The apparent success the city’s Large Lot Program it had on South Side may not be easily duplicated when it expands to the West Side if its success depends on residents.
Angela Green, 49, has lived in the East Garfield Park neighborhood, where Chicago Mayor Rahm Emanuel said he is expanding the program, her entire life and said she does not care for the program.Chicago's large :
“It gives the impression that there are a lot of empty lots in the community and that’s not true,” explained Green. “Yes, there are empty lots in East Garfield Park but not enough to have a rummage sale for residents.”
Yet Emanuel, still excited about the program’s launch this year on the South Side, said he is expanding it to the West Side because it “is an important step in our efforts to partner with Chicagoans who are working to help strengthen our communities.”
Additionally, the mayor said expanding to East Garfield Park from Englewood “is a testament to the strides the city’s ‘Five-Year Housing Plan’ is making toward revitalizing our neighborhoods and empowering communities.”
The program allows residents to purchase city-owned lots for $1 as long as the lot is used for specific uses, such as expanding a homeowner’s yard or to develop a garden. And the location of lots must also be zoned for residential use.
However, Carl Franklin, 59, who has lived in East Garfield Park for 50 years, said there are flaws with the program that could make it difficult for residents to purchase lots.
“People need to know that you can only buy two lots, you must own property on the same block the lot is on and you cannot owe any debts to the city,” Franklin said. “Well, that cuts out a lot of Black folks because usually we fall into one these disqualifying categories.”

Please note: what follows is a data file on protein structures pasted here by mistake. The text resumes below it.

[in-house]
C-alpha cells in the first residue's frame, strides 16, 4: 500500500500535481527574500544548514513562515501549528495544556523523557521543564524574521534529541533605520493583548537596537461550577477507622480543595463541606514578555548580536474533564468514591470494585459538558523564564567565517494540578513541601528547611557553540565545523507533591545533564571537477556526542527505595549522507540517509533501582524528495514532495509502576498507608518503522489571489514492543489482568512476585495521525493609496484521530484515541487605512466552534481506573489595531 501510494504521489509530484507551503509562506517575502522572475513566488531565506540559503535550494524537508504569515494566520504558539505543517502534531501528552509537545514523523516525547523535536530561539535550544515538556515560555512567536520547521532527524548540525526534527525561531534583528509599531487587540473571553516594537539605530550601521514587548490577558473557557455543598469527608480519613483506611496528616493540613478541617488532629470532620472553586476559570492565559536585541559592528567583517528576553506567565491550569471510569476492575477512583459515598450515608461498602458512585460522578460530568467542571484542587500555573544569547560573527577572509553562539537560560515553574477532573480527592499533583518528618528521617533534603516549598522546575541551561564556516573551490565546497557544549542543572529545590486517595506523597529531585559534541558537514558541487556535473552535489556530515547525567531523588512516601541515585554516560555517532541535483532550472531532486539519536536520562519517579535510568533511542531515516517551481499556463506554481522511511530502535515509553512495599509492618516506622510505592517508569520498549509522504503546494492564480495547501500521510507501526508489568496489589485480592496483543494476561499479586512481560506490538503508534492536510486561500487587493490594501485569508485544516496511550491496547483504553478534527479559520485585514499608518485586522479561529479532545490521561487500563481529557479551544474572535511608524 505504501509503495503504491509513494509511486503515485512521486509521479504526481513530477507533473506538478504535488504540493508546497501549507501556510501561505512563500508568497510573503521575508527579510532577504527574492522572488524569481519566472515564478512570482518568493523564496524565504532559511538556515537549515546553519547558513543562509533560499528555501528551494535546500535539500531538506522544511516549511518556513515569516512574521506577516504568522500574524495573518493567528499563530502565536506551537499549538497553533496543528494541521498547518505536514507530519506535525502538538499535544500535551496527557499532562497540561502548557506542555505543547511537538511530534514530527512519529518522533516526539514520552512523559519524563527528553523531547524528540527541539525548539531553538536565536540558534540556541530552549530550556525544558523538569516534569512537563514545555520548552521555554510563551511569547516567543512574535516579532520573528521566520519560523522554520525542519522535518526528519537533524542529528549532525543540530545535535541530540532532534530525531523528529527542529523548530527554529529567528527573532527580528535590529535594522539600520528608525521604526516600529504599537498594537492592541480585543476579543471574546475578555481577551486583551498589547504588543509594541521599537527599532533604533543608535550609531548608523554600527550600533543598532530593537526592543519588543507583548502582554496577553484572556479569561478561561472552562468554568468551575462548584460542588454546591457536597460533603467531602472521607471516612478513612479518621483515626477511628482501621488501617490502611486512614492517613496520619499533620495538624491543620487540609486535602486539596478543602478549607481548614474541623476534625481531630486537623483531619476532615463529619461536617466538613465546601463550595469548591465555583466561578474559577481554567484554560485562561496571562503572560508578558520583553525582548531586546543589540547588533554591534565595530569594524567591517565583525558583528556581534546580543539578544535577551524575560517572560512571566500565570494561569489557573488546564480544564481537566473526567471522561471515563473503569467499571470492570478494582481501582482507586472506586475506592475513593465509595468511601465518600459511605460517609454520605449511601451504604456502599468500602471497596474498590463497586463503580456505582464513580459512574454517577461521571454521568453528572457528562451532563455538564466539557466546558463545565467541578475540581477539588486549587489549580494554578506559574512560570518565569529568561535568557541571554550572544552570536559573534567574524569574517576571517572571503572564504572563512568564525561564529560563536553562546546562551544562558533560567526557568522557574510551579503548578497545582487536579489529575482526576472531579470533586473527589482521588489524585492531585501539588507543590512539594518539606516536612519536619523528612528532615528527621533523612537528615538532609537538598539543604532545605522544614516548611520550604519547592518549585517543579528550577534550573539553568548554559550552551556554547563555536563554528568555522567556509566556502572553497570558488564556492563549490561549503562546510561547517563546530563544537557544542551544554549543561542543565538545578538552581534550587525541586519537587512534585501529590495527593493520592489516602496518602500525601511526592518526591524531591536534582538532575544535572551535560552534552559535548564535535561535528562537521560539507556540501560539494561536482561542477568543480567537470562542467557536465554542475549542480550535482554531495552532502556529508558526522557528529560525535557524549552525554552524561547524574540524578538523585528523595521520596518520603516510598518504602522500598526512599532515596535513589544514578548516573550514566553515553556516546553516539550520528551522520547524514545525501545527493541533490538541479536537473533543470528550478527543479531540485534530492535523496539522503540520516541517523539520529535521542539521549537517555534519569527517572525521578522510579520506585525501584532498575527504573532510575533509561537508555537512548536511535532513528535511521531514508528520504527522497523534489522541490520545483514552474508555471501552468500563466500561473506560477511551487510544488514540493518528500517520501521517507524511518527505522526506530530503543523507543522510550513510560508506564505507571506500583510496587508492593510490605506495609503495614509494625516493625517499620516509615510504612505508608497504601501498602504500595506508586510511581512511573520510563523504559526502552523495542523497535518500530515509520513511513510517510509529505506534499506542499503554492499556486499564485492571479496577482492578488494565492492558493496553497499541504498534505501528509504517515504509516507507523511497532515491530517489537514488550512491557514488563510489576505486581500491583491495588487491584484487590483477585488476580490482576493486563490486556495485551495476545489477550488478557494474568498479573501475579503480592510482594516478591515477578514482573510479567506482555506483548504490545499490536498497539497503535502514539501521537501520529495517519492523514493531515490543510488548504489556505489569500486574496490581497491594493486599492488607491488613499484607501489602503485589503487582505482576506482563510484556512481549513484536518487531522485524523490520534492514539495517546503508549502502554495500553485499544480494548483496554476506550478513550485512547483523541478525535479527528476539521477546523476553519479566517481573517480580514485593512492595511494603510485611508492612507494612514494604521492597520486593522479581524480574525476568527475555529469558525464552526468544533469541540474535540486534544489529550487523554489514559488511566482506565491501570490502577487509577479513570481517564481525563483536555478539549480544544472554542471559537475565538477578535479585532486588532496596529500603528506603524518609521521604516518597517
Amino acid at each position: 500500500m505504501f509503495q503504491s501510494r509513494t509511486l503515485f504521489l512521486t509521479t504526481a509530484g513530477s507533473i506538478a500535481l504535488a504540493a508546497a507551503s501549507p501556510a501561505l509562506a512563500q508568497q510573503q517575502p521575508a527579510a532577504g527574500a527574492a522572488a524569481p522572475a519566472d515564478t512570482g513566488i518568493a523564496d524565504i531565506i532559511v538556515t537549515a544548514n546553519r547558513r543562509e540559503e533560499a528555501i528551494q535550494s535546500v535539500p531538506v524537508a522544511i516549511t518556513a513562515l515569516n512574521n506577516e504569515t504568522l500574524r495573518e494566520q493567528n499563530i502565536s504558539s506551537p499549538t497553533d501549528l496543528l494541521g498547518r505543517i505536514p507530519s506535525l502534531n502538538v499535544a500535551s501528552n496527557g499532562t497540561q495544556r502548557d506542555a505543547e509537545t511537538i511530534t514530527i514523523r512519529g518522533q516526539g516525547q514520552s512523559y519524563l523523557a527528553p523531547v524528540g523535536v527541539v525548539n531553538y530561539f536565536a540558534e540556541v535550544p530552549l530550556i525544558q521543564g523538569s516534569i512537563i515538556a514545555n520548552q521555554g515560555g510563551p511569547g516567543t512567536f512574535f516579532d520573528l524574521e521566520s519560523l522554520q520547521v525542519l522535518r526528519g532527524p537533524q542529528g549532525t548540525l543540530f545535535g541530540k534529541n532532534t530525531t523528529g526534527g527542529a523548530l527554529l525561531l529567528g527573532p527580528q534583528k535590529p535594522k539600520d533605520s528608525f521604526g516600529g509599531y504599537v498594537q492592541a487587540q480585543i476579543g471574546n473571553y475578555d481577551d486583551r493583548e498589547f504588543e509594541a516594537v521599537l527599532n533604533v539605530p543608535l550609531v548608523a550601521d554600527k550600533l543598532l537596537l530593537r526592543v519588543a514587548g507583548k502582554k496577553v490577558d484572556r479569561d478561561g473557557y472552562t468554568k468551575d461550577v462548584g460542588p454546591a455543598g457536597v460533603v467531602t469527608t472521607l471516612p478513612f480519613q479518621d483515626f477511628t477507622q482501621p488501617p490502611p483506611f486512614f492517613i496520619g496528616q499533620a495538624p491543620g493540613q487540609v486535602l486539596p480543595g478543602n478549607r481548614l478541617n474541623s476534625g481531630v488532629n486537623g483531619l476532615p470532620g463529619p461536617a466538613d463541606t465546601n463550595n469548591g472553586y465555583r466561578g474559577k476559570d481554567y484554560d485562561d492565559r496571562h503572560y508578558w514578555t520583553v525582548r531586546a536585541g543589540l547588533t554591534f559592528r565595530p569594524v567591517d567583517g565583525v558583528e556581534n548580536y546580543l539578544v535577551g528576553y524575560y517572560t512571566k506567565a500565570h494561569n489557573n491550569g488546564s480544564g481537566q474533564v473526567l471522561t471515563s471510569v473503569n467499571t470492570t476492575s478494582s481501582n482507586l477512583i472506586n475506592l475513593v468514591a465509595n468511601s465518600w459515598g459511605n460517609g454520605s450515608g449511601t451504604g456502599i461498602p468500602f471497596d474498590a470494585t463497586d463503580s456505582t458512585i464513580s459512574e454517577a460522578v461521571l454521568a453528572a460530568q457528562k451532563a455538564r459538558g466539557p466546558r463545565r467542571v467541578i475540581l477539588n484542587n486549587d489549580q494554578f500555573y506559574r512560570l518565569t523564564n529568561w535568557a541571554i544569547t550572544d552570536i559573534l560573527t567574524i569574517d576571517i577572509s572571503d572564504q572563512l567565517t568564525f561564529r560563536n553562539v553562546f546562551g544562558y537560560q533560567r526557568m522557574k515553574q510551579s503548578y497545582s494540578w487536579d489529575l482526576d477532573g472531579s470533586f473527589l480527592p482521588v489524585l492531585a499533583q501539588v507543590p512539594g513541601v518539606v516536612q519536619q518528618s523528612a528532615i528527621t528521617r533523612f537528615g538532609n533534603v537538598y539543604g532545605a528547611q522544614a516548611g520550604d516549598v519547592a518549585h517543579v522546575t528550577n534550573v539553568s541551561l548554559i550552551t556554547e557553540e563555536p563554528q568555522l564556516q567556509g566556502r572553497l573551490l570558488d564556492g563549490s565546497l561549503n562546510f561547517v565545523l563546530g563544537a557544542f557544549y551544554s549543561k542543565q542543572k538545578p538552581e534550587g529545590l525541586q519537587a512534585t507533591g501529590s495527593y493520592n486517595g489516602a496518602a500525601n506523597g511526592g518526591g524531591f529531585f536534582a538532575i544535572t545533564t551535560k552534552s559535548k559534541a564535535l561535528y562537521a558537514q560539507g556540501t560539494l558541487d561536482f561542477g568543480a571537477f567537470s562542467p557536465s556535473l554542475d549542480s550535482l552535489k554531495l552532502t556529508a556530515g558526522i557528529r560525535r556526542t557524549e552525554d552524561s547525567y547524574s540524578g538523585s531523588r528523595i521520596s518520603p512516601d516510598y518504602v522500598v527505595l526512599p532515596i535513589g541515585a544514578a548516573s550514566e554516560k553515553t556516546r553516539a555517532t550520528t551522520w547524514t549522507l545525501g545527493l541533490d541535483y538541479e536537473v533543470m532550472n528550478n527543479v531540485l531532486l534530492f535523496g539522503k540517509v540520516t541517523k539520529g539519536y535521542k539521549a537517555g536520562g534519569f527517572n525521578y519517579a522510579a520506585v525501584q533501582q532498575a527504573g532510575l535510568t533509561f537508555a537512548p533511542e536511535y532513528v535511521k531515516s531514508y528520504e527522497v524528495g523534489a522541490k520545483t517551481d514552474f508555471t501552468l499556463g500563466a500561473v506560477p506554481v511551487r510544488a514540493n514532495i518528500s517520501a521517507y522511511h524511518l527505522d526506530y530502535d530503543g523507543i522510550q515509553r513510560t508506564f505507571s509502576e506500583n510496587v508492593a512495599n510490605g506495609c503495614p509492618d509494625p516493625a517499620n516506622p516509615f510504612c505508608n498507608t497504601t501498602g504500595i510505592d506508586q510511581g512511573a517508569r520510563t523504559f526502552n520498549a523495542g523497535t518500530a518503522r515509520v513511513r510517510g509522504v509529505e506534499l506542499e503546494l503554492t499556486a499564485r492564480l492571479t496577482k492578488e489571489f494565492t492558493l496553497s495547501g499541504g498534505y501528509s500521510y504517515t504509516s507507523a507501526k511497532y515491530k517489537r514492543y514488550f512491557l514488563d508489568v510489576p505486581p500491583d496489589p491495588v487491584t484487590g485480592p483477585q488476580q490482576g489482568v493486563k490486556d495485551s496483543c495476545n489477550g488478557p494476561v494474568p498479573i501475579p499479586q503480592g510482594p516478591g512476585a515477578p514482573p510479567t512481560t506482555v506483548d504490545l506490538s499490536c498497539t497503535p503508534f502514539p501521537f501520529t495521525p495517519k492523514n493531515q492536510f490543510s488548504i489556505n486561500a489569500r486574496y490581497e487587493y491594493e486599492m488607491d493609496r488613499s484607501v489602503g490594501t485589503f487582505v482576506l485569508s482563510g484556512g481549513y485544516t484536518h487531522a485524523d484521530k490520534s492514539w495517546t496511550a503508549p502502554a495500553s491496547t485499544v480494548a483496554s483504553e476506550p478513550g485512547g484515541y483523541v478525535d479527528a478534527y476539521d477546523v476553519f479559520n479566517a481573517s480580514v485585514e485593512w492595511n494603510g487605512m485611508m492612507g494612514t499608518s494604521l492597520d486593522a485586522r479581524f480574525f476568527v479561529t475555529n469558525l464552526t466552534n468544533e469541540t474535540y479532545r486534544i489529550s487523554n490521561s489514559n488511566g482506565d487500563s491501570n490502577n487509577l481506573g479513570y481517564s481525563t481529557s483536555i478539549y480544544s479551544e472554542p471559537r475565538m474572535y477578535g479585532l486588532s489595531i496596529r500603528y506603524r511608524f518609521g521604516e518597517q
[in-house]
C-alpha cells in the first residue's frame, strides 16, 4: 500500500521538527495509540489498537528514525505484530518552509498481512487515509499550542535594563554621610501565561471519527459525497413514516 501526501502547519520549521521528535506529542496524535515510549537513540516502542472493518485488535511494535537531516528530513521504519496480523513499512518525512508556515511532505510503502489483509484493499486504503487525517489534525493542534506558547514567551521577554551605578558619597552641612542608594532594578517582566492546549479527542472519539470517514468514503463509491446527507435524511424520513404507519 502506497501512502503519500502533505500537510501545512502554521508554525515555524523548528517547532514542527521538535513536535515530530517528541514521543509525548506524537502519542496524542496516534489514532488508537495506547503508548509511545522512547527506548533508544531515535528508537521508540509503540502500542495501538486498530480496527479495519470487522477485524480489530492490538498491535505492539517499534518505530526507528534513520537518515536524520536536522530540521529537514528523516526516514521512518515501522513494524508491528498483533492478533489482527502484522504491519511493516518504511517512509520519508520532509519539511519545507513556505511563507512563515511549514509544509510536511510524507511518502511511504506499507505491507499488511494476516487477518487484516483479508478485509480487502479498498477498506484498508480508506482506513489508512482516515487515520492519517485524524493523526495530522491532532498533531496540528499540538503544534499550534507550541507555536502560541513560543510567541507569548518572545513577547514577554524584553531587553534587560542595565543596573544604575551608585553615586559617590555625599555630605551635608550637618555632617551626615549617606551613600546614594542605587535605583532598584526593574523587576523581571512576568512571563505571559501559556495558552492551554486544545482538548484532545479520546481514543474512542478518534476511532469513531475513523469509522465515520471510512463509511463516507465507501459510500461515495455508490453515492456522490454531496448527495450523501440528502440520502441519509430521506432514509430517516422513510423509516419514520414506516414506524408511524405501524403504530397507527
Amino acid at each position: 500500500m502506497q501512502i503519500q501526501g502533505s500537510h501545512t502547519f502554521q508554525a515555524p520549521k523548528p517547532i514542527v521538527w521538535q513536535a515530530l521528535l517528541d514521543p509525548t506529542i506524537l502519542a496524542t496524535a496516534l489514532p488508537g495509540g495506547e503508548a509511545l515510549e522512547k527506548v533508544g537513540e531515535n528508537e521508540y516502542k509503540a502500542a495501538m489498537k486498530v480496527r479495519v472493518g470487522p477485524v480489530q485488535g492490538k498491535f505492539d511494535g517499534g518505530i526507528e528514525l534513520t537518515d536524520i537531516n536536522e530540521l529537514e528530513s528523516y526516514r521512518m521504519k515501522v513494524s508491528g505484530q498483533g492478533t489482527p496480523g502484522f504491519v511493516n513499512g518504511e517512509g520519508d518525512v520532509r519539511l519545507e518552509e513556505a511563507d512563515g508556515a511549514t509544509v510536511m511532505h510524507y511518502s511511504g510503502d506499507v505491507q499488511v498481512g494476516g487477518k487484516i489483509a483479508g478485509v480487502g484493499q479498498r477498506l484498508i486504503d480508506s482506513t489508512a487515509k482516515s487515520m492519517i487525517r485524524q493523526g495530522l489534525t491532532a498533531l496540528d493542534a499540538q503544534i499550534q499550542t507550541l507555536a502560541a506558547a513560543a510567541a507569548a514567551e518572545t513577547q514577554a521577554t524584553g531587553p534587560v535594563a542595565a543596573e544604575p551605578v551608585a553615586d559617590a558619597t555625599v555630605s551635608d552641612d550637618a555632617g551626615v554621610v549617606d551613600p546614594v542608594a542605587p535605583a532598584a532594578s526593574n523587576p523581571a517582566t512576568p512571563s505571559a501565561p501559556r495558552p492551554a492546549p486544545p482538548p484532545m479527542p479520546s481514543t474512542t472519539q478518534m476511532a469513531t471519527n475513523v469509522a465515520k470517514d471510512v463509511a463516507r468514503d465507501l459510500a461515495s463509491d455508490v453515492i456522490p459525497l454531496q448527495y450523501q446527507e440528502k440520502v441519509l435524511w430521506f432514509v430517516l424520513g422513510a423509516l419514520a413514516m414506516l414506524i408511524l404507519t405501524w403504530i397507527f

The application process for South Side residents vying for one of the 5,000 city-owned vacant lots ended April 21 and no date has been set yet for when West Side residents could apply for the program. According to city’s Planning and Development Department, it is reviewing over 500 applications it received to purchase vacant lots.
But this time applications, which previously were paper, would only be available online.
That has seniors like Barbara Harris, 68, worried.
“I do not own a computer and don’t know how to use one. And I am too old to learn at this point and so are a lot of seniors,” she said. “I don’t understand why the city would put the applications online when they know seniors have a hard time using computers especially in the Black community.”
Dwayne Gresham, 65, who lives in Englewood, disagreed and said a lot of his neighbors applied online and was glad they could do so from home.
“I think the success of the program was due in part because residents were able to apply online,” Gresham said. “Convenience and accessibility is what made this program such a big hit on the South Side.”
And Andrew Mooney, commissioner for the planning department, said he agreed.
“Given the program’s success in the Englewood community, we are proud to expand this promising revitalization opportunity to East Garfield Park,” added Mooney. “The expansion of the Large Lot program will enable East Garfield Park residents to invest in their communities and transform underutilized land into neighborhood assets.”
As part of its housing initiative Emanuel said the city plans to spend $1.3 billion between now and 2018 to create, improve and preserve more than 41,000 units of housing.